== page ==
‘Where Does Our Water Come From?’ | Water Management in San Gabriel Valley

Thomas Love, the general manager of the Upper San Gabriel Valley Management District, addressed that question to residents in South Pasadena

PHOTO: Esteban Lopez | SouthPasadenan.com News | Thomas Love and Charles M. Trevino, representatives for the Upper San Gabriel Valley Municipal Water District address the issues surrounding water management

Water management in the Western United States is highly complex as a result of a variable climate from year to year, explained a top water expert on Tuesday, and Southern Californians must continue to do everything they can to be mindful of conservation and efficient use of H2O.

That was a key message presented by Thomas Love, general manager of the Upper San Gabriel Valley Management District.

PHOTO: Esteban Lopez | SouthPasadenan.com News | Thomas Love explains the amount of resources available in the San Gabriel Valley

Love explained the Upper San Gabriel Valley Management District is a regional water wholesaler and water resource management agency covering all or parts of 18 cities in the San Gabriel Valley and serving about a million people.

Love explained that 80% of the local water supply comes from the Main San Gabriel Groundwater Basin (groundwater basin) and 20% is imported from the State Water Project.

Local water is rainfall that flows down the watershed and infiltrates into the basin.

Imported water is purchased from Metropolitan Water District of Southern California to supplement our local supplies.

PHOTO: Esteban Lopez | SouthPasadenan.com News

According to the agency’s website, Upper District works closely with the Los Angeles County Flood Control District, which captures more than 95% of all precipitation that falls within the San Gabriel River Watershed to recharge the local groundwater basins. The Flood Control District encompasses the vast majority of drainage infrastructure within incorporated and unincorporated areas in every watershed, including 500 miles of open channel, 2,800 miles of underground storm drain, and an estimated 120,000 catch basins.

Some individuals may not even know where their water comes from. Should they care?

“Absolutely,” stressed Love, explaining he launched his career in water resource management in various positions in much of Los Angeles County about 30 years ago. “People need to know what it takes and the intricate systems that are in place to move water long distances and store it so we have it in times of a drought. It is precious, and everyone needs to understand everything they do to reduce water use helps the region’s water supply, as well as saves everyone money.”

PHOTO: Esteban Lopez | SouthPasadenan.com News | Charles M. Trevino speaks with citizens regarding the water utilities

Asked why he’s so invested in water management and conservation, Love laughed saying, “Besides the fact (that) it’s my job, it’s very critical for our region. As we look forward at what might happen with climate change, it takes me back to when we were created [as an agency] in the 1950s. The men and women who were thinking about these problems created an elegant solution for the San Gabriel Valley that worked wonderfully for 60 years. But now we’re in a different time. Climate change is changing our precipitation habits. We need to start thinking what we’re going to do to last another 60 years with this changing situation. So, when I see the people in California, Southern California in particular, I don’t think we give them enough credit for all the work they have done in conservation.”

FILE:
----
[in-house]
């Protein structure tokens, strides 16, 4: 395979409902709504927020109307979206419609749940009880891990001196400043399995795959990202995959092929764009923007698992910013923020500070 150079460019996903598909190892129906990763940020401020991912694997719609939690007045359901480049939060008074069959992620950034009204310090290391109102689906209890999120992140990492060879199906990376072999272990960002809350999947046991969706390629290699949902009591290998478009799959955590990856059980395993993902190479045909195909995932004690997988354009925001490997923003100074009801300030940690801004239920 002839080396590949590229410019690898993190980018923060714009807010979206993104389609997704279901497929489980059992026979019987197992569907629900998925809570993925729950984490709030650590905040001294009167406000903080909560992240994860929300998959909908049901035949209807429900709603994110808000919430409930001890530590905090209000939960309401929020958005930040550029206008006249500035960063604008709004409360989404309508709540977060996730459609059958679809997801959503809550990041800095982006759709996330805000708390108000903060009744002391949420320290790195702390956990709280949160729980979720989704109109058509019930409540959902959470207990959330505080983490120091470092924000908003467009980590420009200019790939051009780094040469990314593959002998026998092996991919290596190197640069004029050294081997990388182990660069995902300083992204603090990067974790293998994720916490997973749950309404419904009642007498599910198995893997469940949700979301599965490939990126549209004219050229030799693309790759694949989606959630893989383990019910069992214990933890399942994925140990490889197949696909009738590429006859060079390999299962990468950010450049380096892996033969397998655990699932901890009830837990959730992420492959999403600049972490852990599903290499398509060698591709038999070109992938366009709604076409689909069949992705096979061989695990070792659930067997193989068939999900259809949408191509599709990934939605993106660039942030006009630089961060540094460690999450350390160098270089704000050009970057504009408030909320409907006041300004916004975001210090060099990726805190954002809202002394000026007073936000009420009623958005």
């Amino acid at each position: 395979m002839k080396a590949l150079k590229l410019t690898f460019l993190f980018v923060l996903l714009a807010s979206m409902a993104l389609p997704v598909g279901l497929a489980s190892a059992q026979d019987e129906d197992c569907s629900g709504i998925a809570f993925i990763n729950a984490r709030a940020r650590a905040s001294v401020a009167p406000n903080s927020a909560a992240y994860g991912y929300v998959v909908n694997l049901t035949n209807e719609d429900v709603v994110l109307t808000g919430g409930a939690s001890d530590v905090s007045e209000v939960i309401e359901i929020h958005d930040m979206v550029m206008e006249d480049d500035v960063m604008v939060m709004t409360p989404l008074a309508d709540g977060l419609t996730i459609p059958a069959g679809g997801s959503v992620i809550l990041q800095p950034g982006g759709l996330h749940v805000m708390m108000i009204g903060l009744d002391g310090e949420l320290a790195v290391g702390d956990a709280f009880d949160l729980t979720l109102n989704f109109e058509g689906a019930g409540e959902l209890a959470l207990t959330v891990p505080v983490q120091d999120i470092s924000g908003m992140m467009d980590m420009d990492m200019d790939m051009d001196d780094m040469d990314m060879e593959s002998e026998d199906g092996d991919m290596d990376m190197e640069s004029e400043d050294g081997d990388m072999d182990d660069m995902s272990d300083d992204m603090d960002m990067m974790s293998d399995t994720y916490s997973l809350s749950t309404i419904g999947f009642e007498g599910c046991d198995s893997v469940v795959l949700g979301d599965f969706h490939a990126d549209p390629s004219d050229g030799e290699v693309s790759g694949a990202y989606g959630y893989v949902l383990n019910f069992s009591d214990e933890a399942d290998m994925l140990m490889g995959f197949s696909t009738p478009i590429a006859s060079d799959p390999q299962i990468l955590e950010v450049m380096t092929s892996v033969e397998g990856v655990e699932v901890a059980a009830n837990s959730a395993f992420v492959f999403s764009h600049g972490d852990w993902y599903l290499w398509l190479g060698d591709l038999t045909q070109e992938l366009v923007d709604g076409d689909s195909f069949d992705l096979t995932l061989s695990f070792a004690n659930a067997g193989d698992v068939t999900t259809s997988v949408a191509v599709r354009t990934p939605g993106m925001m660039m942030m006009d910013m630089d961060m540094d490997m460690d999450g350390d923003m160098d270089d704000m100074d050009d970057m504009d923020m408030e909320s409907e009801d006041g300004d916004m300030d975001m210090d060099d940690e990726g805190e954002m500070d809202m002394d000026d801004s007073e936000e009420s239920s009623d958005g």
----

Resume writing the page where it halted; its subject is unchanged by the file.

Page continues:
Love, a civil engineer, said 4 million more people are now living in Southern California since the 1990s “and water demand is less now than it was in 1992,” he said.

That’s a result, noted Love, of people going great lengths to conserve. “We’ve reduced our water use outdoors and indoors,” he said. “So we’ve really done a tremendous job.”

PHOTO: Esteban Lopez | SouthPasadenan.com News

Love insists the Upper San Gabriel Valley Management District continues “to look for solutions and additional water supplies to put into our portfolio as we move forward, but one of those solutions is continued diligence on water conservation,” Love explained. “Make sure you practice it yourself, help your neighbors and educate your children. If you have programs that you think will be helpful for the community regarding water conservation or water supply, let us know.”

Established in 1959, the Upper San Gabriel Valley Municipal Water District was created to help sustain adequate water supplies in the rapidly-developing San Gabriel Valley. The District, according to its website, was incorporated in January 1960 and in March 1963, residents within the Upper District’s service area voted to annex to the Metropolitan Water District of Southern California (MWD).

The District’s vision is to support high quality life in the greater San Gabriel Valley by providing valued water services. Its mission is to meet the region’s need for reliable, high quality and affordable water.

PHOTO: Esteban Lopez | SouthPasadenan.com News

The following is a message from the Upper San Gabriel Valley Municipal District:

“Water is the seminal issue of our time. We need to be creative and collaborative or the consequences will be profound.”

 

 

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